The Province of Liège is extremely active in sports and major events, particularly in terms of cycling. Our province has always been a “land of cycling”.

The Ardennes Classics and the three major Tours

The “Doyenne des Classiques”, Liège-Bastogne-Liège, is a key one-day cycling event. Held for the first time on 29 May 1892 under the title “Liège-Bastogne and back”, the race celebrated its 125th anniversary in 2017.

Since 1936, the “Flèche Wallone” has also been a key date in the international classics calendar. The arrival at the “Mur de Huy” gives the Province of Liège an important place on the calendar of sporting and popular events.

In addition to the regular hosting of the Tour de France, including the “Grand Start” in 2004 and 2012, the Province of Liège has had the great honour of hosting the start of the Giro in 2006 and part of a stage in La Vuelta in 2009.

The Province of Liège's organization of major events of this kind has helped create economic benefits and to consolidate the province's international image. Various studies carried out on the subject have helped measure the positive impact of these benefits.

Legendary slopes for pros and amateurs

These cycling classics would of course not hold the same attraction without the legendary locations that have marked the finest moments of our history. The Mur de Huy, the slopes of the Redoute, Stockeu, the Haute Levée, the Roche-aux-Faucons, Saint-Nicolas, or the col du Maquisard and col du Rosier are now well-known locations for professional and amateur cyclists.

Bike touring and family outings

These legendary slopes are of course used by touring amateurs, but cycle tourism and family outings also have an important place in the province of Liège. A “node point” signposting network is currently being set up as part of the development of a network of cycle routes to support cycling's growing popularity. Additionally, various editions of the Beau Vélo de Ravel RTBF have attracted thousands of participants, who come to cycle in the Province of Liège (Jehay 2015, Liège 2016, Dison 2017).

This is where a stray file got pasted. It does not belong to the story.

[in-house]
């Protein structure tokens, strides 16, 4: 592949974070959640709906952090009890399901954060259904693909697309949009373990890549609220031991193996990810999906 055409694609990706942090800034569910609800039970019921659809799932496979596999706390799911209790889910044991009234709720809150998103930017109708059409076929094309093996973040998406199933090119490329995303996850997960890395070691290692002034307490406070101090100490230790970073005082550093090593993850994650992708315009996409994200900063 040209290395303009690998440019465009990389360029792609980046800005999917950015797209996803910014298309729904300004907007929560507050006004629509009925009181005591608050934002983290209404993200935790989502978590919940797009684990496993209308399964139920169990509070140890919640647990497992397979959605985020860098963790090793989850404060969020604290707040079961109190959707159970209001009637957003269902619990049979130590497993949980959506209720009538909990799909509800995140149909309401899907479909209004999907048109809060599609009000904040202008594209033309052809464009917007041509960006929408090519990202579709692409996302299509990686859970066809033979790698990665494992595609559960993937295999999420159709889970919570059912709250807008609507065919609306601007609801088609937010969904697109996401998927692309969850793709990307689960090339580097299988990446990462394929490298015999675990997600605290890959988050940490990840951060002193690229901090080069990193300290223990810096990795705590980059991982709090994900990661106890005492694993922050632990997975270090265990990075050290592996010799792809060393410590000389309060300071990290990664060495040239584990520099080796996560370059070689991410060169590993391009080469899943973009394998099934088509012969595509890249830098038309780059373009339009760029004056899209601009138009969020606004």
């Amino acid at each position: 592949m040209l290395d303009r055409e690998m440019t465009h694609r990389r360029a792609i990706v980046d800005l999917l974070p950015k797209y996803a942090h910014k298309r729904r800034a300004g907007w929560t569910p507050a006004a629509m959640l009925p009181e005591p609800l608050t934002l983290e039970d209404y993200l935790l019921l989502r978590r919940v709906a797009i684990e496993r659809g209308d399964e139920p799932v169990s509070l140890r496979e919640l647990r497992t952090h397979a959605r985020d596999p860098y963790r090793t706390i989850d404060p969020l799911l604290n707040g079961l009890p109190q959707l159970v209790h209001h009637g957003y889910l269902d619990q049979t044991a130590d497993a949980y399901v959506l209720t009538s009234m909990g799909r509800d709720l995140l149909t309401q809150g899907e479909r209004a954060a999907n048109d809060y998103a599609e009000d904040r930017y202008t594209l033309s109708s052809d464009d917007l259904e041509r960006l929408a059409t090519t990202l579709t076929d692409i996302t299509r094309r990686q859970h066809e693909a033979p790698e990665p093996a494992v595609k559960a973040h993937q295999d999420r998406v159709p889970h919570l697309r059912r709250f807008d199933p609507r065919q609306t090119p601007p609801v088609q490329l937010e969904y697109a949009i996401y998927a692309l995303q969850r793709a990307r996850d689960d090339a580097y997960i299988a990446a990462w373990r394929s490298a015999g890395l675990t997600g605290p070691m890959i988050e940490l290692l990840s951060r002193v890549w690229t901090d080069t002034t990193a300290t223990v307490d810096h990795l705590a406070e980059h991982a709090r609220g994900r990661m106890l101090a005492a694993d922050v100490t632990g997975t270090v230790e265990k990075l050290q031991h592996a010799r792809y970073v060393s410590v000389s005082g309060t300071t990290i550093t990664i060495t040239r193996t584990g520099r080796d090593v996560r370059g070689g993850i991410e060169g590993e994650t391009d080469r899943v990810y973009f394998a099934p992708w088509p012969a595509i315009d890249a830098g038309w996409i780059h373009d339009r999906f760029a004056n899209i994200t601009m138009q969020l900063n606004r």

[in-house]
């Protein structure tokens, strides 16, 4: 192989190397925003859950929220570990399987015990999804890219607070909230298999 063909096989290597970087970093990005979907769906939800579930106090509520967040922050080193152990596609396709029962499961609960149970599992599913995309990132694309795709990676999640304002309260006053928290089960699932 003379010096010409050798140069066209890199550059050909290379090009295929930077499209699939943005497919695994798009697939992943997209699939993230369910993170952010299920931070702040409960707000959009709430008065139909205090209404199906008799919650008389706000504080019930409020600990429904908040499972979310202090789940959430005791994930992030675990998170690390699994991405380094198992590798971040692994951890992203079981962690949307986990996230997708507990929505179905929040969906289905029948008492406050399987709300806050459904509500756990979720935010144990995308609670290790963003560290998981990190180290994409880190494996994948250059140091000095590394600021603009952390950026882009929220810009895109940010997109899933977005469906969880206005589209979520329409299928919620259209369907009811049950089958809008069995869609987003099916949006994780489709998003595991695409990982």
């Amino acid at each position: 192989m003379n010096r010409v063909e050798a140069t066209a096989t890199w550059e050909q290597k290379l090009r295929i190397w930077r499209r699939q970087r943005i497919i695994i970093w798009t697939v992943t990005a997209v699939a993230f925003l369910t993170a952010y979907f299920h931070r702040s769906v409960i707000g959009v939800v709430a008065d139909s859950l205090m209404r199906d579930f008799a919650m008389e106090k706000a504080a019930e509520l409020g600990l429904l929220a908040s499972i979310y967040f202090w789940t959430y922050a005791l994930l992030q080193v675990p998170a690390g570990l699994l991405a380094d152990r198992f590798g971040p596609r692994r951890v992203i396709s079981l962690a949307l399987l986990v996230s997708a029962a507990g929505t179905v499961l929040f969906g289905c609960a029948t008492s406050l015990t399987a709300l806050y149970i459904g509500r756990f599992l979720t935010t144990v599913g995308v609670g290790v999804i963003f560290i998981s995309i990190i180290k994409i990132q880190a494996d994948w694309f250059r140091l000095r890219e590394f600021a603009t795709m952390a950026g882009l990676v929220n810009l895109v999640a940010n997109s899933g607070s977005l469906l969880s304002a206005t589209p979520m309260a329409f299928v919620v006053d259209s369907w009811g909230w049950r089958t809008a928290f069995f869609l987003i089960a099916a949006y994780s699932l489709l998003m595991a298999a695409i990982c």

Youth development

Alongside major events and cycle tourism, the Province of Liège is also committed to offering training to young people. Various initiatives have been set up to this end.

The Académie Provinciale des Sports (infos) offers some 4,000 young people aged 4-16 a fun way to discover and play various sports. Of the sports offered, “classic” cycling is of course available, as well as downhill mountain-biking.

A “cycling-studies” section (infos) is also offered to secondary education students by the Institut Provincial d'Enseignement Secondaire de Seraing. This includes offering students access to the provincial learning cycling track (infos), a unique piece of infrastructure created and managed by the Province of Liège.

Velodromes and bike manufacturing: Pioneer Liège

The Liège region was one of the first regions in Belgium to create velodromes. The Boverie velodrome was opened on 12 July 1891, behind the current site of the Boverie Museum. It was demolished in 1904 to make room for the Universal Exhibition of 1905. It was here that the pioneers of the Liège Cyclist's Union also imported football, founding the Liège Football Club in 1892. This football section created by the L.C.U. took place just a few weeks after the first “Liège-Bastogne and back” event, in partnership with the venerable Pesant Club Liègeois, which is still associated with the race, and the Safety Club Liègeois and Velocemen Club de Wandre, which no longer operate today.
This football club also played in the immense 1921 Rocourt velodrome until it was demolished in 1994. Various arrivals of the Liège-Bastogne-Liège, as well as four World Track Championships (1950 – 1957 – 1963 – 1975), were held here.
Finally, although now a distant memory for many, the Liège region was also home to many bicycle factories, when this mode of transport became hugely popular at the end of the 19th century. These included the factories of Sarolea, Legia and the Fabrique Nationale, which produced series bikes, and the Liège tire producer Englebert, which later branched out to the production of cycling accessories.